Modern Malvolio: Simon Schama has turned from a historian into a courtier
The most cloying moments in public debate come when everyone is happy. When the public does not want to hear awkward facts, when the editor knows that the public does not want to hear awkward facts and when the journalist knows that the editor knows that the public does not want to hear awkward facts, a wet blanket suffocates essential discourse.
National euphoria produces a bias quite unlike the standard prejudices of the media. You will not normally read an article in defence of the European Union in a right-wing paper or of Israel in a left-wing one. Editors do not patrol the newsroom threatening to fire writers who step out of line, for they do not need to make threats. Everyone who works for them knows the score, and unspoken commands and social pressures ensure uniformity. A general censorship does not obtain, however. Just because you can never read a good word about the EU in a conservative paper, does not mean you cannot find praise for it elsewhere.
Events like the royal wedding, Blair's 1997 election victory and the mood of good cheer that enveloped the nation after David Cameron and Nick Clegg went into coalition, produce a wider suppression of unwelcome information for entirely different reasons. Editorial prejudices count for little, and market forces come into play. The public wants to hear good news, so that is what it gets. At best, broadcasters and editors give a small amount of space to a dissenting voice. But the dissenters are usually poseurs engaged in mere contrarianism: saying the opposite of what everyone else is saying just because everyone else is saying it. Readers and viewers realise the "dissent" is only for show, and rightly ignore it.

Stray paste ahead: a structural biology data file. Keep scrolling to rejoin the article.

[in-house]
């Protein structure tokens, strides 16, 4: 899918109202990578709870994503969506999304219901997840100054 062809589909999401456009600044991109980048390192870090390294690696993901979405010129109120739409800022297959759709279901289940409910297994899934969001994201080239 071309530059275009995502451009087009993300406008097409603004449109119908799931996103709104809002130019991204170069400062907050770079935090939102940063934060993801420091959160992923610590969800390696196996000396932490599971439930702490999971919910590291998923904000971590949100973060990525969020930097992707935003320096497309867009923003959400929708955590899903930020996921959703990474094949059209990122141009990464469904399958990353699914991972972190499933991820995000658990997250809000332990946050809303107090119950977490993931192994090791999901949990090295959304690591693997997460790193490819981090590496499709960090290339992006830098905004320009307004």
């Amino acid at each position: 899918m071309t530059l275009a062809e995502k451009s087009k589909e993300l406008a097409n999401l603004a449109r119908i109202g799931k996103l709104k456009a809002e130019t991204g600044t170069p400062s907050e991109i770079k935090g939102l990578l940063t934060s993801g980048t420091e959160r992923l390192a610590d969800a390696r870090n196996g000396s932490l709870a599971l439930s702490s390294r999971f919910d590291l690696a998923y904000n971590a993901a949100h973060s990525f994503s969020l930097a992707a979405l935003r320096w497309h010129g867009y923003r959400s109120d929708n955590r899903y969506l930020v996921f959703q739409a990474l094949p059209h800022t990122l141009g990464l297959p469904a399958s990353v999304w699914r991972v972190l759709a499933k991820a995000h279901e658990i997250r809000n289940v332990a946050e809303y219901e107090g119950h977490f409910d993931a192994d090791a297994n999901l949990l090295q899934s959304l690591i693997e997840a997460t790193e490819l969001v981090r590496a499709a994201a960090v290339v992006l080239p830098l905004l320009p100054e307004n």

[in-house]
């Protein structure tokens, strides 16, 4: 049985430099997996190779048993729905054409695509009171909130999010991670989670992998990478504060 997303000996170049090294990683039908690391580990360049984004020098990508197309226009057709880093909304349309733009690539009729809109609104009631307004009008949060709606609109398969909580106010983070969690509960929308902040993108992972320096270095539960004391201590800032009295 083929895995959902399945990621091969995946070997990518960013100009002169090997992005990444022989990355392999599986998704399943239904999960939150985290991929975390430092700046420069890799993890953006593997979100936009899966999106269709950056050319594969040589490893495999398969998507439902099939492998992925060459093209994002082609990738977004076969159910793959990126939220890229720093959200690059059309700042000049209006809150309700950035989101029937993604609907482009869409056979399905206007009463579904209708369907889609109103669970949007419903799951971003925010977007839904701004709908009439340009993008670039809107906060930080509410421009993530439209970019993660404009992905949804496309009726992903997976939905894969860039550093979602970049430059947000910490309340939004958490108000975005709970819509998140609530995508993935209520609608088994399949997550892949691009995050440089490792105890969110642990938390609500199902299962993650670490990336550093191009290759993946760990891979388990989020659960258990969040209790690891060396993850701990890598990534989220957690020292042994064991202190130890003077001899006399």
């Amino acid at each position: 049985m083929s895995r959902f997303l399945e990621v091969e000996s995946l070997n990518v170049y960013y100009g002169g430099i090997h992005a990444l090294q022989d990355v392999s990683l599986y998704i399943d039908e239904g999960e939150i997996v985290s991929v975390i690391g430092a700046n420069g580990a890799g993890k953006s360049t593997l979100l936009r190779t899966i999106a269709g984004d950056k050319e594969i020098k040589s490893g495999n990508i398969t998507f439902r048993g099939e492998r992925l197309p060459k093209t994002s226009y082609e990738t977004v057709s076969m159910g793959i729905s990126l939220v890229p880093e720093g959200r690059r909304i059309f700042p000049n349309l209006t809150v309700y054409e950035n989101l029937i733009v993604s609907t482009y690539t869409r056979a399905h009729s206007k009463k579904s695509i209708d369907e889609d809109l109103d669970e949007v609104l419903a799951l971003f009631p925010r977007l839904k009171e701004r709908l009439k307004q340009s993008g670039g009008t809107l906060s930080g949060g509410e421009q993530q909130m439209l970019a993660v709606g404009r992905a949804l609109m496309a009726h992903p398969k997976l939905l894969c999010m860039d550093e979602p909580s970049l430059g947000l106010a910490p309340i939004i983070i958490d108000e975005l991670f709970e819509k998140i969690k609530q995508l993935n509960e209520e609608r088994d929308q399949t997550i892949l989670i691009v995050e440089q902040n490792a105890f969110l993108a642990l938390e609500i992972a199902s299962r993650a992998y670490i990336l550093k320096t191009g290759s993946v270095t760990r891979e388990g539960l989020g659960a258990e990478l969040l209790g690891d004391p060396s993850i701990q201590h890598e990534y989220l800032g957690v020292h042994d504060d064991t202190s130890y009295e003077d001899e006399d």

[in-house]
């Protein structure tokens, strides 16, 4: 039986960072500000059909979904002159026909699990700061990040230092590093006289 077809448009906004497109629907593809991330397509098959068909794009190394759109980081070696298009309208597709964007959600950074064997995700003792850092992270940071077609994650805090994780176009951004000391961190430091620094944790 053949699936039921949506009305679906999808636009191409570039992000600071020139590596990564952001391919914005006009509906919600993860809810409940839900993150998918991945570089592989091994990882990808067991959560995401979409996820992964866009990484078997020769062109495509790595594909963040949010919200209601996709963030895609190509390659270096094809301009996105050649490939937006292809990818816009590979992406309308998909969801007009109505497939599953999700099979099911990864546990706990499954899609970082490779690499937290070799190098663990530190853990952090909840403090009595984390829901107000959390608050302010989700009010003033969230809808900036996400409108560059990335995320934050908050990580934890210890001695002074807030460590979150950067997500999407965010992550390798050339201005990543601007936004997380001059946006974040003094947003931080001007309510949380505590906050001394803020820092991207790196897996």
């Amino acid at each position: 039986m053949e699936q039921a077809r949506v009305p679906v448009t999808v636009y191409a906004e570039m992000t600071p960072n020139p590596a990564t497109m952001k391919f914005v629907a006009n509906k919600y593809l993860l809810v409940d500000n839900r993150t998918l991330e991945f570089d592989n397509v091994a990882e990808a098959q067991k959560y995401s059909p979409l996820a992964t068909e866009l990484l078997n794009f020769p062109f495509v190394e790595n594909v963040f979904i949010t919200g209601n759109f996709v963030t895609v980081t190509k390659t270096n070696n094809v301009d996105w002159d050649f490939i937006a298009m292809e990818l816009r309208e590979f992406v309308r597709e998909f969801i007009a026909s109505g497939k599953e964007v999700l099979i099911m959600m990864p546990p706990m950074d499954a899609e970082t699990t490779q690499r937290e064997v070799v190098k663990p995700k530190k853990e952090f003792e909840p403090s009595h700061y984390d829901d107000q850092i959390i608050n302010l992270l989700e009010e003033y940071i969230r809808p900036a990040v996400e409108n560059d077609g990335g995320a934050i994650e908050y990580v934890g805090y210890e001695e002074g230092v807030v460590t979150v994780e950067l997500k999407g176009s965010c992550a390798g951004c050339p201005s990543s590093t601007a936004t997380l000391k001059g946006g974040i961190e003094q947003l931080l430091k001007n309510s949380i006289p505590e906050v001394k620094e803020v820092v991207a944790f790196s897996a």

Disconcerting news is another matter. Before the wedding of Prince William and Kate Middleton, a story emerged with long-term consequences for Britain, and few journalists wanted to face up to it. In a petty and pointed snub, the royal family refused to invite Tony Blair and Gordon Brown to the celebrations, while welcoming all previous Conservative prime ministers and many serving Tory ministers. Its efforts to deny that the monarchy was becoming politicised became ever more ludicrous. Blair and Brown were not members of The Most Noble Order of the Garter, it said. But then no more were former Labour prime ministers who came to the wedding of Prince Charles and Lady Diana. Ah, replied the Palace, but Charles was heir to the throne in 1981. Prince William is not, so this wedding was a private affair rather than a state occasion. The explanation could not have been true because the Palace invited the ambassadors of dozens of countries to the supposedly private ceremony.
The truth in Blair's case is that no good deed goes unpunished. The Windsors have never forgiven him for saving their reputation after the death of Princess Diana and quoting Prince William in his memoirs. With Brown, they appear to dislike him for refusing to spend public money buying them a new yacht, or maybe they simply loathe centre-left politicians. Aristocrats generally do.